Posted at Thursday, 13 February, 2020

How clean are your bearings?

Paul Skade
By James Goodgame
Lubrication Product Manager, ERIKS UK & Ireland

I came to ERIKS UK towards the end of 2014 following a few years working in the business media and advertising industry. I started in the branch support team, lea...

Read full bio

There's one thing we expect of the food industry. Faultless hygiene. And rightly so too. But despite the gleaming surfaces we see on the exterior of our processing equipment, it's the concealed bearings and their housings that often pose major issues.

 

But ironically, the washdown procedures that we implement to ensure our equipment is squeaky clean cause further issues, with water penetrating the seals, breaking down and emulsifying the grease, resulting in poor reliability and potential contamination.

To counteract such problems, SKF have re-engineered the standard mounting bearings, designing the most hygienically stable units on the market, reducing the risk to the environment and increasing cost-efficiency in the process.

Contamination problems

During washdown processes, food residues and bacteria can spread, potentially landing on bearing housings and creeping into gaps - no matter how small. The high-pressure sprays can then help waterborne contamination spread even further.

The moist environment provides shelter for the breeding of micro-organisms, while progressively accumulating allergens and other contaminants. The subsequent pressure washing flushes them out, but only to other areas. Jet sprays can then lift contamination into the air, producing aerosols, which later settle and infect more surfaces. And that's just on the outside.

 

The caustics and detergents entering the bearing cavities cause corrosion, and the grease breakdown leads to the requirement of more frequent lubricant replenishment. The relubrication process then purges the old spent grease out of the housing, increasing the potential of contamination with excess grease attaching to cloths and gloves used in the dry-cleaning process.

Bearing protection. Patented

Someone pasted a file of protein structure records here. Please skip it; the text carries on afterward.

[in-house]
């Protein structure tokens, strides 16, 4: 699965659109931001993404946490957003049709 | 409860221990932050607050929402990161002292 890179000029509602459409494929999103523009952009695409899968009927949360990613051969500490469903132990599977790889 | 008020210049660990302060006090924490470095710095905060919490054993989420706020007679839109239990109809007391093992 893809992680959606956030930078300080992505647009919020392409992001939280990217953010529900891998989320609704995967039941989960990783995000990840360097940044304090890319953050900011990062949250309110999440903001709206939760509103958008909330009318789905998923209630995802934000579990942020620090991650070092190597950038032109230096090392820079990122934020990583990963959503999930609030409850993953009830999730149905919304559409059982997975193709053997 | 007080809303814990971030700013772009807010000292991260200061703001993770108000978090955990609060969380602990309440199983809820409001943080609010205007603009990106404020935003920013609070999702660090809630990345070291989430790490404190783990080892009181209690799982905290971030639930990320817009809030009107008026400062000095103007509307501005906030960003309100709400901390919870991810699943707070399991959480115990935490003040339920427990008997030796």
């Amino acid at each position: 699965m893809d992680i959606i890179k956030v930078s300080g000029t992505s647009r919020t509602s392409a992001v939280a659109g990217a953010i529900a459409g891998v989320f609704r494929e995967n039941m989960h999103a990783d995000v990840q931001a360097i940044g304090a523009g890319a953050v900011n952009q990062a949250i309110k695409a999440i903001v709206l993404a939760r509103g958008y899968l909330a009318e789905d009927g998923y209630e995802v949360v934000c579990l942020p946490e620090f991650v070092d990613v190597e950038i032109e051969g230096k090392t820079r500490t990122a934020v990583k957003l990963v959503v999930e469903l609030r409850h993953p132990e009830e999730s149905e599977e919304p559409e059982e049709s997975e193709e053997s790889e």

Underlined with six new patented submissions and three design protections, the SKF Food Line - Blue Range can be the answer to many of these problems.

Relubrication-free, each unit is filled with purpose-designed, food-grade, allergen-free grease that is contained safely and protected by effective sealing technology.

Manufactured from inert, chemical-resistant hydrophobic polypropylene (PP), with long glass fibres for additional strength, they're designed with hygienic smooth surfaces, purposely shaped for self-draining. And if damaged, the distinctive food-grade blue colour is easy to detect optically.

 

An innovative rubber base seal is injected into the housing and co-moulded to fill the gaps between the structure and machine frame. A stop limiter around the housing bushes allows optimal bolt tightening torque, while maintaining a hygienic seal.

A blue PP anchoring and sealing end cover are securely twist-locked into place, with indicator dots to signify correct positioning. The back seal, also moulded from blue PP prevents the entry of contaminants into the bearing unit via the shaft.

It provides static sealing against the housing and dynamic, and rotary sealing against the shaft, with no spring components to accidentally enter the food stuffs.

Raising the bar in hygiene

Rigourous testing, both in-house and by third-party, against standard products have proved that the Food Line - Blue Range has made significant advancements in hygienic design. In particular, during one test by RISE (Research Institute of Sweden), sour milk that was brushed onto bearing housings was cleaned off by a typical detergent pressure wash, and even compared to SKF's own highest standards, the end cover and back seal outperformed previous tests, resulting in a 30% water saving.

 

A specific high-pressure wash test was developed for the end cover, bearing gutter seal and base seal incorporated into the Food Line - Blue Range, which showed no water ingress when high-pressure water was applied at close distances unlike most competitors' units.

The back seal is designed to maximise sealing efficiency and in turn will generate friction. However, whilst in friction torque machine tests, more friction than standard market solutions was noted, and operating temperature remained comparable.

The 'Droplet Test' was also devised to test the grease and bearing sealing system. Across 500 hours of operation, with constant dripping of standard industry, caustic laden cleaning fluids at 30% concentration, the SKF seal was proven to contain the fluids to the outside gutters, allowing virtually no contamination into the bearing enclosure and raceways emerged also new. Fricton torque testing was also undertaken and established that the 'gutter sealing concept' had superior energy efficiency and lower operating temperatures.

Positively changing culture

Material wastage was reduced courtesy of longer-lasting, better-protected bearings, therefore fewer replacement units are required. With no relubrication or leaking grease, additional consumption of spill control and gloves is avoided.

 

Cleaning no longer takes up such large volumes of water, and wastewater recycling is easier. Excellent recyclability and energy recovery properties align to reduce bearing and grease consumption, lower carbon emissions, improve energy savings, and provide zero landfill. An avoidable-orientated manufacturing culture, rather than a disposal-orientated ethos, can now be positively enforced.

With these small steps and continuous savings taken together, you'd find it hard not to put forward a strong economic case for switching to SKF's hygienically designed Food Line - Blue Range.

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